NEW YORK - Gov. Andrew Cuomo announced Monday that about 100 public schools in New York City would close Tuesday as the state takes over the enforcement of coronavirus restrictions in the city's hot spots due to the alarming rise in cases within nine zip codes.
Most of the neighborhoods targeted by the restrictions are home to part of the city’s large Orthodox Jewish community, where many religious schools resumed in-person instruction in early September.
Speaking during a news briefing on the pandemic, Cuomo said he would be meeting with religious school leaders in the areas where cases have spiked to discuss likely closures. There are approximately 200 private schools within the hot spots.
A day earlier, Mayor Bill de Blasio announced that he had asked the state for permission to shut down all nonessential businesses and schools in nine ZIP codes beginning Wednesday, October 7 in order to get a handle on the rising number of coronavirus cases in Brooklyn and Queens where the virus was spreading more quickly.
"We're continuing to work with the governor on that plan," de Blasio said at a Monday afternoon news conference.
A decision had not been made on closing non-essential businesses Cuomo said but de Blasio says his administration plans to move forward with the closures on Wednesday.
Roman Catholic officials pushed back against the shutdown plan Monday, saying that rather than close all schools in the neighborhoods, the city and state should target only those that have seen a spike in infections.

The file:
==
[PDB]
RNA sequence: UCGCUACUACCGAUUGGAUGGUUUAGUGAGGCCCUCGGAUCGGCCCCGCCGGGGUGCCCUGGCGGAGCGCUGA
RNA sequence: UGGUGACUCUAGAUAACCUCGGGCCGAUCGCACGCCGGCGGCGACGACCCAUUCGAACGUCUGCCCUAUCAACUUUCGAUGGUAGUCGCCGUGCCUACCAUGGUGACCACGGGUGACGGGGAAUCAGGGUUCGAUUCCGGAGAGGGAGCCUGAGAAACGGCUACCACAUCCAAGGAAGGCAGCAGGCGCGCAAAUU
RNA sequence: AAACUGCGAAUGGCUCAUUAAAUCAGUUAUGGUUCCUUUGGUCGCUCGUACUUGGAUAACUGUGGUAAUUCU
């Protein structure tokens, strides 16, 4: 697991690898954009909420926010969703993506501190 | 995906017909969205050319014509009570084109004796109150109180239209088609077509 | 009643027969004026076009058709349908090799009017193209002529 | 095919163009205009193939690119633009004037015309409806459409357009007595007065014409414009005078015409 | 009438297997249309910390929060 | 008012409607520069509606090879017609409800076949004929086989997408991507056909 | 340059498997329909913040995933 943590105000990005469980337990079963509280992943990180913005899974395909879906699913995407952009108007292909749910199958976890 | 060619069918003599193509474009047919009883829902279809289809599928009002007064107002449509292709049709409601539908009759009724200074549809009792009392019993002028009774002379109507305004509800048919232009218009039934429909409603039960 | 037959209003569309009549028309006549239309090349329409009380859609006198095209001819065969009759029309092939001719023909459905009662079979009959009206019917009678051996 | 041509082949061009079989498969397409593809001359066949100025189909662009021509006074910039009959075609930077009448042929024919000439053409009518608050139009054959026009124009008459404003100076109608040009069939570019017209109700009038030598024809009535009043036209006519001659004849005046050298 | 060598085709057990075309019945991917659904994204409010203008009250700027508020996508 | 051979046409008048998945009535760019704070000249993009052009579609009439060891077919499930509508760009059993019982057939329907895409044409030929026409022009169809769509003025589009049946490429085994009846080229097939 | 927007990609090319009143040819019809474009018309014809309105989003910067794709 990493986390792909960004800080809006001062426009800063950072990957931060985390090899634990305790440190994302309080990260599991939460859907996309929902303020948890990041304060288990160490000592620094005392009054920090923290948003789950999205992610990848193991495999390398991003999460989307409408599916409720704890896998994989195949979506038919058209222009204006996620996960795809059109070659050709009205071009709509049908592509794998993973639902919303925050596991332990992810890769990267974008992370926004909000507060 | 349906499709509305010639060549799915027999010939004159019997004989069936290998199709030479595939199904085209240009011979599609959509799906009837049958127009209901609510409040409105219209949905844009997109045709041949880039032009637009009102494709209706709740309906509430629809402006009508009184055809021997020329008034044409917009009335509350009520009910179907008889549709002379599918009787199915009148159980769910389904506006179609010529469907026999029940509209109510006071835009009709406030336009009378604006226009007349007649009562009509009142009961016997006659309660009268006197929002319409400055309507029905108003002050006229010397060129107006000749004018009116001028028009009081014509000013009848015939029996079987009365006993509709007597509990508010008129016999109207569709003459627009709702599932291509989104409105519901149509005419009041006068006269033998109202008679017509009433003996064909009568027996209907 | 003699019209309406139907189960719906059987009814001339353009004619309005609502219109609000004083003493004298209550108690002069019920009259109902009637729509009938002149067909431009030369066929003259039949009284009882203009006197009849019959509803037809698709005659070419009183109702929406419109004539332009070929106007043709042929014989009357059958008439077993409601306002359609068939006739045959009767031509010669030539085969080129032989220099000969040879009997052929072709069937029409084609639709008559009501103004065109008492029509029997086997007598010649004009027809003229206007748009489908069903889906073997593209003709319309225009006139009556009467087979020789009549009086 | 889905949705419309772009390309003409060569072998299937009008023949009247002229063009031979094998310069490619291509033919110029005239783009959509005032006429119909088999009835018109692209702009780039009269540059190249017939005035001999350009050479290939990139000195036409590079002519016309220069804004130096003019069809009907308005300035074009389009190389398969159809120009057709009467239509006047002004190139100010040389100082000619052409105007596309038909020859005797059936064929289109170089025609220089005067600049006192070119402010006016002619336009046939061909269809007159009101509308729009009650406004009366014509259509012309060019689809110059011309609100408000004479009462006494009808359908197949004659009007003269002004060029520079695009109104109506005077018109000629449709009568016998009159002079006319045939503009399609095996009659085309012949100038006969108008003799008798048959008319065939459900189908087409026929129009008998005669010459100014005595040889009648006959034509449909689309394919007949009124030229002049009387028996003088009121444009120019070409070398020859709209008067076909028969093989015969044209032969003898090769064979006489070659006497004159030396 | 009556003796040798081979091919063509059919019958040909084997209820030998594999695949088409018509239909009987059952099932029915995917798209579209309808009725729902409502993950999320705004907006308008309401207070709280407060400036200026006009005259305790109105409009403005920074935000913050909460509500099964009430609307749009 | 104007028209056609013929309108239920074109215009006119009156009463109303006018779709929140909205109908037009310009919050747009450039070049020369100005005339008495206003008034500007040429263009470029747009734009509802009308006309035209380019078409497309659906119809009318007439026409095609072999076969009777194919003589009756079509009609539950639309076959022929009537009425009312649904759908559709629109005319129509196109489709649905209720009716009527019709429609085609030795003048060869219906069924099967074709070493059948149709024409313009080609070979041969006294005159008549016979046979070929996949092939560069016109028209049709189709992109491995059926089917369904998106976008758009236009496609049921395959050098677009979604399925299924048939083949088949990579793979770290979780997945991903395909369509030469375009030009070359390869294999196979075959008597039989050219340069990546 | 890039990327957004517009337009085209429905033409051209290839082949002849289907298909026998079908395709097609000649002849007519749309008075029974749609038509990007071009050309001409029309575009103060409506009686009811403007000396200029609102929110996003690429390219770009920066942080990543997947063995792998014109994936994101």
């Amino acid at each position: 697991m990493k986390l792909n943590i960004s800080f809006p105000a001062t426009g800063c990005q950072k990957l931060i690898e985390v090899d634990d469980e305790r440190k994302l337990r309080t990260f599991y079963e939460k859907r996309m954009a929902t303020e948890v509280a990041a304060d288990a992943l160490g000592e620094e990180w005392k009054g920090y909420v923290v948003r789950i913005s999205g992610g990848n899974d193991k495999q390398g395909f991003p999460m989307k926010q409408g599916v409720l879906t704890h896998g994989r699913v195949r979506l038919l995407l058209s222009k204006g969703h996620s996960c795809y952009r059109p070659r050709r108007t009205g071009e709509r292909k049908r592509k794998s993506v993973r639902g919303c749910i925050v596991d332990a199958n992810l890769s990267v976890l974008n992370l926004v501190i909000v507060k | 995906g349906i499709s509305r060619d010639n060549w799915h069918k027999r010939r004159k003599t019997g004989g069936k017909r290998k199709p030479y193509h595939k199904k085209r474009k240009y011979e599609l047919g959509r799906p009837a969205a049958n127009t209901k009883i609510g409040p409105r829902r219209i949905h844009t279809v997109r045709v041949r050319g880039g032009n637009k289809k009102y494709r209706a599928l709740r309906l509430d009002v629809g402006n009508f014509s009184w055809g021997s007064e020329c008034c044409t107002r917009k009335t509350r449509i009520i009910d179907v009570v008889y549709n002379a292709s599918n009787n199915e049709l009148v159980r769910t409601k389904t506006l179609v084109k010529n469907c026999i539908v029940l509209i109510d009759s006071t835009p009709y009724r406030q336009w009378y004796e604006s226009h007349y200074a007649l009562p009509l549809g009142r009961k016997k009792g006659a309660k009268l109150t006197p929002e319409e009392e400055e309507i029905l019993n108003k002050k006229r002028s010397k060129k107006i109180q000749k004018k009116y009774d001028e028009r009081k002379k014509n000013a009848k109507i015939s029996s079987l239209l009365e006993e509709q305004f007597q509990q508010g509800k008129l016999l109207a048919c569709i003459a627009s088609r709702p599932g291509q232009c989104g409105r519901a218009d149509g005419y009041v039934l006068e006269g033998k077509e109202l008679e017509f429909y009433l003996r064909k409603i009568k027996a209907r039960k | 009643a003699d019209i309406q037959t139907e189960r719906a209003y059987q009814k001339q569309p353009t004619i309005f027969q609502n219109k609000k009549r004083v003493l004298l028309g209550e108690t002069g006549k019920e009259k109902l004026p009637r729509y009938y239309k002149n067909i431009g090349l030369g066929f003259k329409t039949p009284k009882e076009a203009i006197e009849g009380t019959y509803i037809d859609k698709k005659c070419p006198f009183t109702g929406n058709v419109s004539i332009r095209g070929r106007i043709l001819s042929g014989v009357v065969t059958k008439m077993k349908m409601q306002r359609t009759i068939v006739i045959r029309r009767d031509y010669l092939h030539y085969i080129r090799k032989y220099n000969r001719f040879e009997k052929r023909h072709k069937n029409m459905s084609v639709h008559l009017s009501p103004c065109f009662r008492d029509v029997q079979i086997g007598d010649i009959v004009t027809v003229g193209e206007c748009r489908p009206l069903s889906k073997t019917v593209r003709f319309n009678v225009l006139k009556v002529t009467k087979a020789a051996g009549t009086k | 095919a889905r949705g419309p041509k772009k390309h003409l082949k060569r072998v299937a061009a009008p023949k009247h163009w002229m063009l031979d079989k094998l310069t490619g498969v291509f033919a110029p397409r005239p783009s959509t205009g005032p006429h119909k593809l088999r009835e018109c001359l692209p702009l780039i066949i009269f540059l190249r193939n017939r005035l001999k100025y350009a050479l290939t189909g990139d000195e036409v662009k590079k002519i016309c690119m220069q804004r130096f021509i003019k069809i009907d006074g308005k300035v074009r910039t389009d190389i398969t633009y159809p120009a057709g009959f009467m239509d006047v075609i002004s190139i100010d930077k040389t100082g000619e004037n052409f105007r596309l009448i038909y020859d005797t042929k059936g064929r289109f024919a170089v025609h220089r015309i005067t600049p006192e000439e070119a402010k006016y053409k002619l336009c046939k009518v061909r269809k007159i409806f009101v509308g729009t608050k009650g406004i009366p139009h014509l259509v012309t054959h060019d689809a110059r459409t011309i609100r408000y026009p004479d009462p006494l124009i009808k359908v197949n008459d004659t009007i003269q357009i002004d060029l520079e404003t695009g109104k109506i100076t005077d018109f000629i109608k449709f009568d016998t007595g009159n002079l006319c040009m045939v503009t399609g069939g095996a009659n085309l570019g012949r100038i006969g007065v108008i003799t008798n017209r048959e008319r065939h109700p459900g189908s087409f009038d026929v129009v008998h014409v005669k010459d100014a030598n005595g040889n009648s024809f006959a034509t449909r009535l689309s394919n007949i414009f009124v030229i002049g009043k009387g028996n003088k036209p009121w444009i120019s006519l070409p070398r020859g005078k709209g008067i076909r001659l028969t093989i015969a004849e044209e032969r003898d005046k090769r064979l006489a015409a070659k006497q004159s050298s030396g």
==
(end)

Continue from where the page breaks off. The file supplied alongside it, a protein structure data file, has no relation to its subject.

The seven Catholic schools that would be affected have also been in school since the start of September, and have not seen a virus flare-up, church officials said.
“Should our schools be ordered closed by the state absent any significant COVID-19 outbreaks because of inferior protocols at non-Catholic schools, it would be a profound injustice to our families who have placed their trust in us to keep their children safe and whose faith has been richly rewarded to date,” officials with the New York State Catholic Conference said in a statement.
"If the religious leaders don't agree to follow these rules, we will close the schools," said Cuomo.
Indoor dining, which just resumed a few days ago, could also be suspended. Outdoor restaurant dining and gyms could also shut down in the affected neighborhoods.
Houses of worship would be allowed to remain open with existing restrictions in place under the new plan, but Cuomo suggested that he would be willing to shut down temples and churches, too, if they aren't following the rules.
“If you do not agree to follow the rules, then we will close the institutions down. I am prepared to do that," Cuomo said.
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As many as 500,000 people will be affected by the restrictions.
The closures are an attempt to prevent the virus from further spreading into the city and becoming a "second wave," like the one that killed more than 24,000 New Yorkers in the spring.
The impacted ZIP codes are:
- 11691 - Edgemere and Far Rockaway
- 11219 - Borough Park
- 11223 - Gravesend and Homecrest
- 11230 - Midwood
- 11204 - Bensonhurst and Mapleton
- 11210 - Flatlands and Midwood
- 11229 - Gerritsen Beach, Homecrest, and Sheepshead Bay
- 11415 - Kew Gardens
- 11367 - Kew Gardens Hills and Pomonok
The restrictions would remain in place for either 14 days or 28 days, depending on how long the areas remained under 3% positivity for coronavirus.
De Blasio also said that another 11 ZIP codes were being closely monitored on a "watch list" as their number of coronavirus cases rises.
Nearly 1,100 people have tested positive in Brooklyn in just the last four days, according to state figures.
With the Associated Press.